I was very lucky to have a social studies teacher who took the time to teach us about the Holocaust, which involved a viewing of Schindler’s List. He made a point to drum into us the mindset and blind racism of Hitler’s Third Reich, that lead to the most catastrophic failure of civilization ever witnessed.
While it’s an event in history that remains difficult to comprehend, due to its sheer scale and design, the Holocaust has been presented on film and television in various forms many times over the years. However, it was the CBS produced five-part series, Holocaust, that ignited public debate in what was then West Germany, which resulted in a nation examining and coming to terms with its horrific past, as well as a push to educate its people, particularly the young, on the subject as a whole.
Umbrella Entertainment re-released their 3-disc DVD edition of the landmark series, which follows the fictional Weiss family through the escalating removal and imprisonment of the Jewish populations across Germany and greater Europe. Parallel to their story is that of a talented lawyer, Erik Dorf (Michael Moriarty), who out of the basic need for employment, joins the Nazi Party and is placed within the SS where he rapidly advances as an architect of social policy. With many characters, mostly within the Weiss family, numerous narratives or arches quickly branch off following son, Karl’s (James Woods), marriage to German woman, Inga (Meryl Streep). When Karl is imprisoned for being Jewish, his family is torn apart, with his parents sent to the Warsaw Ghetto while his uncle, Moses (Sam Wanamaker) and younger brother, Rudi (Joseph Bottoms) try to undermine the Nazi’s efforts.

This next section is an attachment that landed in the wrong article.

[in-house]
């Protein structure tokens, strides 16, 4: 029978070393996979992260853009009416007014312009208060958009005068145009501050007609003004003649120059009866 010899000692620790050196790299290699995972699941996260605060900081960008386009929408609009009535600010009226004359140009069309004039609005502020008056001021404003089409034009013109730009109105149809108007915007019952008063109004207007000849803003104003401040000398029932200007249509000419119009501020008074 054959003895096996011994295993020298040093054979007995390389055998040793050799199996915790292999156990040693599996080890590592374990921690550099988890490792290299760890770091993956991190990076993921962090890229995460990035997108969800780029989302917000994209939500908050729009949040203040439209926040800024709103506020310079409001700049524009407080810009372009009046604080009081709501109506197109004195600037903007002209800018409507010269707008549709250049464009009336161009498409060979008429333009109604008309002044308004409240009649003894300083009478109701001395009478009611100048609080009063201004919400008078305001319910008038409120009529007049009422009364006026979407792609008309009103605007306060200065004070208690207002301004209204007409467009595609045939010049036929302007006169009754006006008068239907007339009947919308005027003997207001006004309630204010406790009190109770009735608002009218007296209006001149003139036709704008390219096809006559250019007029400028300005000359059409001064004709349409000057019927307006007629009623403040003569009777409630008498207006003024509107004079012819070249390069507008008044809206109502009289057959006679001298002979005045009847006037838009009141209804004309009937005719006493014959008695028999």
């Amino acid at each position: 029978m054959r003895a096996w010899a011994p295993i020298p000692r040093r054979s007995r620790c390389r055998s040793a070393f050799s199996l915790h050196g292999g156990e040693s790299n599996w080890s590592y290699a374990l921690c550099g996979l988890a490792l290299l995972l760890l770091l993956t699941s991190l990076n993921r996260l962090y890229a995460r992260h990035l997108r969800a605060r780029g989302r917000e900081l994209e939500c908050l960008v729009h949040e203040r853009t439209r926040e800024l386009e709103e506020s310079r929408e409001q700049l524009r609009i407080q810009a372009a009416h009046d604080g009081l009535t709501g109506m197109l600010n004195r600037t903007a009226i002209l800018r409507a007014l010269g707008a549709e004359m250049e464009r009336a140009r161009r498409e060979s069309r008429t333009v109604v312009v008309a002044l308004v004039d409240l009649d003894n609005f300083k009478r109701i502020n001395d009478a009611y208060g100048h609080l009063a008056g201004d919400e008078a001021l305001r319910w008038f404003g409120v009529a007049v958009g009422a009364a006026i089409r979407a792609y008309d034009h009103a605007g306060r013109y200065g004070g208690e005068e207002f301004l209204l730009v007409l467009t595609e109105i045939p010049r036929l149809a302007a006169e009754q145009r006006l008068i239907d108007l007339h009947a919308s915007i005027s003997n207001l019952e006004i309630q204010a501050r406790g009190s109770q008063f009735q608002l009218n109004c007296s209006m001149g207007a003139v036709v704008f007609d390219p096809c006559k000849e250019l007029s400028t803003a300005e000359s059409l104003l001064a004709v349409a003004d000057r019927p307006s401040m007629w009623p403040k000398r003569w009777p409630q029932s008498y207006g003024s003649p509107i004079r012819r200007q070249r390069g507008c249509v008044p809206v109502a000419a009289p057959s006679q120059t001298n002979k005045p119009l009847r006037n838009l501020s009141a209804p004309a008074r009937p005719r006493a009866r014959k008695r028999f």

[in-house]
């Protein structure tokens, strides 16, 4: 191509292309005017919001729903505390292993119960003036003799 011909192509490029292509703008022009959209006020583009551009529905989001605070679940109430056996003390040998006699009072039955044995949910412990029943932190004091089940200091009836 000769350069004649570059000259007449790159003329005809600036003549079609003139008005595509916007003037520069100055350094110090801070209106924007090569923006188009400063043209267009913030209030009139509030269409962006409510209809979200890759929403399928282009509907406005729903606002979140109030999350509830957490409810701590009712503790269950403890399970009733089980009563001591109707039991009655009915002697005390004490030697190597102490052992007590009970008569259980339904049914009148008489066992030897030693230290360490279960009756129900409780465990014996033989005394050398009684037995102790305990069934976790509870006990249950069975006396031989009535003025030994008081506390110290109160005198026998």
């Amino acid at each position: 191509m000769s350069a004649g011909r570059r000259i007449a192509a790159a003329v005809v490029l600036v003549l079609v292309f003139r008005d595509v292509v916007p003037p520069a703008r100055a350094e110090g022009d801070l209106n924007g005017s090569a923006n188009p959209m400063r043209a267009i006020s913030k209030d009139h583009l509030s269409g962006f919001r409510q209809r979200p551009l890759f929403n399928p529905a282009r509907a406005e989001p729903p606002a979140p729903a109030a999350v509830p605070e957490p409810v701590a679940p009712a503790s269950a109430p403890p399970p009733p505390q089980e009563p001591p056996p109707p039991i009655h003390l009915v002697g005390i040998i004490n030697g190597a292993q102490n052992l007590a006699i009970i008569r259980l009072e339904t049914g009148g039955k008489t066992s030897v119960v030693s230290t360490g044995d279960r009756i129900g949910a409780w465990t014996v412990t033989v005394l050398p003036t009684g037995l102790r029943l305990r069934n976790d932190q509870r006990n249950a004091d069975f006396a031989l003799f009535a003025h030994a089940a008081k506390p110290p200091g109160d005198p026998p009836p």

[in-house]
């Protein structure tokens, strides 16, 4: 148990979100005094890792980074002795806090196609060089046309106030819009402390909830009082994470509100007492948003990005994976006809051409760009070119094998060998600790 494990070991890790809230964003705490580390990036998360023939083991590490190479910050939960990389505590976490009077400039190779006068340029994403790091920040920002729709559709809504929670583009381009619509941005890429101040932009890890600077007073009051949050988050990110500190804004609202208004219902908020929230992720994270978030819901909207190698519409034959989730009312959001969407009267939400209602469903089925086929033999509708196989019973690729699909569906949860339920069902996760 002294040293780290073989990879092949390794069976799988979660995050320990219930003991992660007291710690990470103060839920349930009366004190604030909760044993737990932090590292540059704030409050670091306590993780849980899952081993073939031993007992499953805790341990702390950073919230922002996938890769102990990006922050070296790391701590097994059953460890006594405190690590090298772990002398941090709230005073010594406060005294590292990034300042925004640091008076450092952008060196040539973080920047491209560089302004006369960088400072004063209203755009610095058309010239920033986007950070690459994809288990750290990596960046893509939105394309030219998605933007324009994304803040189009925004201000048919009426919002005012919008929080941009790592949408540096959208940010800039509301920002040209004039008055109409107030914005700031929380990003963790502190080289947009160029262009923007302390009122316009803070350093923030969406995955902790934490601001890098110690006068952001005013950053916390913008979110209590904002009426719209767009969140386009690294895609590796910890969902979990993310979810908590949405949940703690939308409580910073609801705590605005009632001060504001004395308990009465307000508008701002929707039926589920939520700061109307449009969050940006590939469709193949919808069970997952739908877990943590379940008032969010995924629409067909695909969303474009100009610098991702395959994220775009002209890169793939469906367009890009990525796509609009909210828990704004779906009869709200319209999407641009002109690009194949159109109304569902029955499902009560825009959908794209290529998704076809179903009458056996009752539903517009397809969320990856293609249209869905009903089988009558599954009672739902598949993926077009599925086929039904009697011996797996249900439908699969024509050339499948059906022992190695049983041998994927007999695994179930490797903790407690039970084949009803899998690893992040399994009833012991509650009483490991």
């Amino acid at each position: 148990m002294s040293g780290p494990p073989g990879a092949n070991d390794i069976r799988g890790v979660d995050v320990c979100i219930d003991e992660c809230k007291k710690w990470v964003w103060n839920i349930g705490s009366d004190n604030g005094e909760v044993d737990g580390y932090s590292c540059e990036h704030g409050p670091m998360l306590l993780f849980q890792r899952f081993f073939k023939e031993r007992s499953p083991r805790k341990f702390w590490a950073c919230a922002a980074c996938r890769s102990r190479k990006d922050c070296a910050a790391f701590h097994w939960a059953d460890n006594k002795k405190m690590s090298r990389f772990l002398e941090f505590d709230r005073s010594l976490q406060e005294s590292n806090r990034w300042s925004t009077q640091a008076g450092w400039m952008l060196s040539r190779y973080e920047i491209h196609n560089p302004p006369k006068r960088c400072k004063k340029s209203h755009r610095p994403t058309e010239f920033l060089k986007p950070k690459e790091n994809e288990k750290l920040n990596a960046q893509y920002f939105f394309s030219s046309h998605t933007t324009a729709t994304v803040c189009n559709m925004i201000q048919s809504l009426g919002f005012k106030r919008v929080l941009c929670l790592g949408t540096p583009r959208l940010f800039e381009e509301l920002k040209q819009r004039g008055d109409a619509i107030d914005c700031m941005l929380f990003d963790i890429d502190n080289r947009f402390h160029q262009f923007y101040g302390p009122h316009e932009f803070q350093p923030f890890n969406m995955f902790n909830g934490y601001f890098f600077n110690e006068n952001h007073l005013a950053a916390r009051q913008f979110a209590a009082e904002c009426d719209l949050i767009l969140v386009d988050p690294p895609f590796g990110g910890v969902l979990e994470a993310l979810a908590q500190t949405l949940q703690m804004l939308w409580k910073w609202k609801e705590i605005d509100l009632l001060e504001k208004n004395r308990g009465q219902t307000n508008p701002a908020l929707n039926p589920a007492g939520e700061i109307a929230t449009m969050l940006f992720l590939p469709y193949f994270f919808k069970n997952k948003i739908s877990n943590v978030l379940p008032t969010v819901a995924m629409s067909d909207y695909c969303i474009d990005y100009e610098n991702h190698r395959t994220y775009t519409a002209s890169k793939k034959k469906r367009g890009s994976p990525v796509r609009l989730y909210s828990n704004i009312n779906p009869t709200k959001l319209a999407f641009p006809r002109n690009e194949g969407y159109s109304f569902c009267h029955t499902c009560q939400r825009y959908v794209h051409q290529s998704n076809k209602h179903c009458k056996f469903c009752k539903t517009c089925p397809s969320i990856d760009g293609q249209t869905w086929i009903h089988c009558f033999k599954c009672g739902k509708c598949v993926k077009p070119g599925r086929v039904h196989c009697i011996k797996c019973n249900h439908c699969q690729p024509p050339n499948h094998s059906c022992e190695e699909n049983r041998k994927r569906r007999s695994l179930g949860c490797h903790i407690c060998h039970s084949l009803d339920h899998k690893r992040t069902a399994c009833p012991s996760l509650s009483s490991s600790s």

Spanning the course of seven years, Holocaust covers a lot of ground, despite moving fairly quickly. Not surprisingly, the series becomes increasingly depressing with each 90-minute episode with the dire circumstances that fall upon each member of the Weiss family. Then there is the horrifying juxtaposition of Erik’s influence on the systematic extermination of Europeans Jews. Not only does he navigate “legalities” but actively contributes ideas to help initiate Hitler’s Final Solution. Erik has the most screen time of any character, which one could easily argue as unnecessary, but it’s possible the character was serving in some capacity, as an example of how many German men, who were otherwise morally sound, were brainwashed into becoming mass murderers. Michael Moriarty, who by his own admission suffered a mental breakdown from portraying Erick, won a Golden Globe for Best TV Actor-Drama, and to his credit he does embodies the brand of unprecedented evil the Nazis were known for. Holocaust didn’t have the platform nor budget to show the true nature of those dark years, but it’s nonetheless confronting. We the audience are literally placed outside the door of a gas chamber as female prisoners, both young and old succumb to the poisoned air, all while Nazi officials watch on in awe. It’s the implication of violence, death and brutality, in addition to powerful dialogue that gives the series impact, not to mention exceptional performances from all involved. Family patriarch, Dr. Josef Weiss, played by Fritz Weaver really stands out as a character whose sense of compassion and dedication to one’s profession never falters throughout his ordeal.
VIDEO AND AUDIO
Sourced from an SD video master, Umbrella first released Holocaust in 2008. Since then, the mini-series has been-given the HD treatment by Paramount who brought it to Blu-ray in 2019. It would have been nice if Umbrella took advantage of the new 1080p master, but with the physical media market being substantially smaller in Australia, a simple re-issue is obviously more viable. Nevertheless, the dated transfer does take you back to the days of tube television with the NTSC image presented in original 1.33:1 (4:3) with Dolby Digital 2.0 which has a subtle surround effect. Subtitles are not available.
Holocaust achieved more than probably anyone could have predicted. Not only did it force people to reflect, but it even prompted individuals who were directly involved to confess their past crimes. While it may appear dated compared to today’s very high standard of TV production, it remains a powerful and important story that must never be forgotten.
(1978, director: Marvin J. Chomsky)
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